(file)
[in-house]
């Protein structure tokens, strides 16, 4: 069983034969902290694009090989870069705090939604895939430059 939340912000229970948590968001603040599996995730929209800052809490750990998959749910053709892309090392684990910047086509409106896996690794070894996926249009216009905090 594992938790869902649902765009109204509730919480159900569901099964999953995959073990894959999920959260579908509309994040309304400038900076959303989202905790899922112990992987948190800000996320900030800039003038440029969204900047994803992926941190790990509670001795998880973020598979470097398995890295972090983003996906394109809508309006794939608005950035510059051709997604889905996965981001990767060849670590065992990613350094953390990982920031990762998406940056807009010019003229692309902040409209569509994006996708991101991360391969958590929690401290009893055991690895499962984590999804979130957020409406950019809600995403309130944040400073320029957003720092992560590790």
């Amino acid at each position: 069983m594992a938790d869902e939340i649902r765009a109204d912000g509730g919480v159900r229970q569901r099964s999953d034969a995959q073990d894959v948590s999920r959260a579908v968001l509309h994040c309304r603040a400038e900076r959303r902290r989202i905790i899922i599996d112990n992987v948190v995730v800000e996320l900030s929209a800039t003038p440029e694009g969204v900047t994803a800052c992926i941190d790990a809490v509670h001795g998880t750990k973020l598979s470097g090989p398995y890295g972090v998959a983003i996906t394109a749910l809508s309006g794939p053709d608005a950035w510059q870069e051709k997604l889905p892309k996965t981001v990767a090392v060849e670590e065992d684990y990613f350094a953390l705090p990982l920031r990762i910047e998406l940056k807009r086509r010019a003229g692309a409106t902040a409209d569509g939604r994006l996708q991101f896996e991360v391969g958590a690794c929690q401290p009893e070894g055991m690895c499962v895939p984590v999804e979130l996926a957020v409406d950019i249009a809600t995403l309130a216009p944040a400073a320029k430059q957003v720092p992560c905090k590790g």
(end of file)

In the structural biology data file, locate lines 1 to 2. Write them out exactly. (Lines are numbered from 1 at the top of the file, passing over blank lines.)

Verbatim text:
[in-house]
């Protein structure tokens, strides 16, 4: 069983034969902290694009090989870069705090939604895939430059 939340912000229970948590968001603040599996995730929209800052809490750990998959749910053709892309090392684990910047086509409106896996690794070894996926249009216009905090 594992938790869902649902765009109204509730919480159900569901099964999953995959073990894959999920959260579908509309994040309304400038900076959303989202905790899922112990992987948190800000996320900030800039003038440029969204900047994803992926941190790990509670001795998880973020598979470097398995890295972090983003996906394109809508309006794939608005950035510059051709997604889905996965981001990767060849670590065992990613350094953390990982920031990762998406940056807009010019003229692309902040409209569509994006996708991101991360391969958590929690401290009893055991690895499962984590999804979130957020409406950019809600995403309130944040400073320029957003720092992560590790």